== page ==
Pickles was found in a truck engine at the barn where Anderson stables her horses. “We know he was abandoned because he smelled like perfume. I can’t take all the credit here, but Pickles found a forever home with a loving family and dogs to bully.” Anderson said. “One of the boarders adopted him instantly.”
The author and Pickles
“Texas has been good to me. I love it here. The people are terrific, and I want to give something back to the community. I think this is a way that I can, by helping keep the feral cat population down. Plus, I love helping the cats. The females are so much happier when they aren’t constantly having kittens, and the former tomcats turn into non-fighting lazy sots. It’s gratifying to see them happy,” Anderson said.
Whenever possible, Anderson feeds the cats at the dealership. “I love it when I call and they come running. Since they’re feral, they may not be exactly happy to see me so much as happy that I’m there to feed them, but I still love it. I love caring for them. I guess it’s the caregiver in me.”
In addition to caring for them and eliminating unwanted pregnancies, Anderson also plans to help financially. With every ‘Unforgiven’ book she sells, she will donate $.50 to the Feral Cat Coalition. From there, the funds will be distributed to agencies that not only spay and neuter the feral cats, but also educate the public on the woes of an exploding cat population. “If one person in San Antonio took one feral cat in for sterilization, I suspect the cat numbers would drop so much we’d need to import cats to keep the snakes and rodents away,” Anderson said. “Just my opinion, though.”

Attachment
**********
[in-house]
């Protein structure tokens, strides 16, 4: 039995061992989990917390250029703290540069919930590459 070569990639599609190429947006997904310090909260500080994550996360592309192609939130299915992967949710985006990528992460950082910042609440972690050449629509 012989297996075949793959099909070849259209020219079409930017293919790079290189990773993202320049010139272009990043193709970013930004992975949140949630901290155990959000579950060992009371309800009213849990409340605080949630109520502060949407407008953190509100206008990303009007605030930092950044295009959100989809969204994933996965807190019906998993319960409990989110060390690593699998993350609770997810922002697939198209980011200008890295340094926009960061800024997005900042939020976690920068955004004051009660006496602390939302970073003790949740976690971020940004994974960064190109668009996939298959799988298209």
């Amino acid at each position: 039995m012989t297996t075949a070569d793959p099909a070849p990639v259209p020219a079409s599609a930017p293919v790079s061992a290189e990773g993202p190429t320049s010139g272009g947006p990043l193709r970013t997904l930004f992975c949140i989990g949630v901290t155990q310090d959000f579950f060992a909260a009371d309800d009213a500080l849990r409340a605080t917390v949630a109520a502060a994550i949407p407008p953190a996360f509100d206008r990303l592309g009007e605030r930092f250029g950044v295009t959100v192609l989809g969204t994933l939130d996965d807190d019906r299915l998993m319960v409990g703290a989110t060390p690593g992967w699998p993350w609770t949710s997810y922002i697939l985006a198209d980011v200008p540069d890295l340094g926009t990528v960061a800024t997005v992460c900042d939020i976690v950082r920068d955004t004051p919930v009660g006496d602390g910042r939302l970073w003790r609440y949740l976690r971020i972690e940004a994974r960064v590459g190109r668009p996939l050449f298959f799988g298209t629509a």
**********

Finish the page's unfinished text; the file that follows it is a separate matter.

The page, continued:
In her household, reading was more popular than the television. When her older brother watched her read her favorite horse books, he suggested she read another book. ‘The Hobbit’ by J.R.R. Tolkien. After that, fantasy was her prime reading choice. Anderson gobbled Anne McCaffrey, Katherine Kurtz, David Eddings books. Though her love of horses never faltered, she also loved the racehorse mysteries by Dick Francis. “I named Sid after one of Francis’s characters. I also adore Stephen King,” Anderson admits. “It’s not his horror so much, it’s his style. No one can make me laugh, cry, giggle, gasp, or astound me like Mr. King. I’d love to meet him someday.”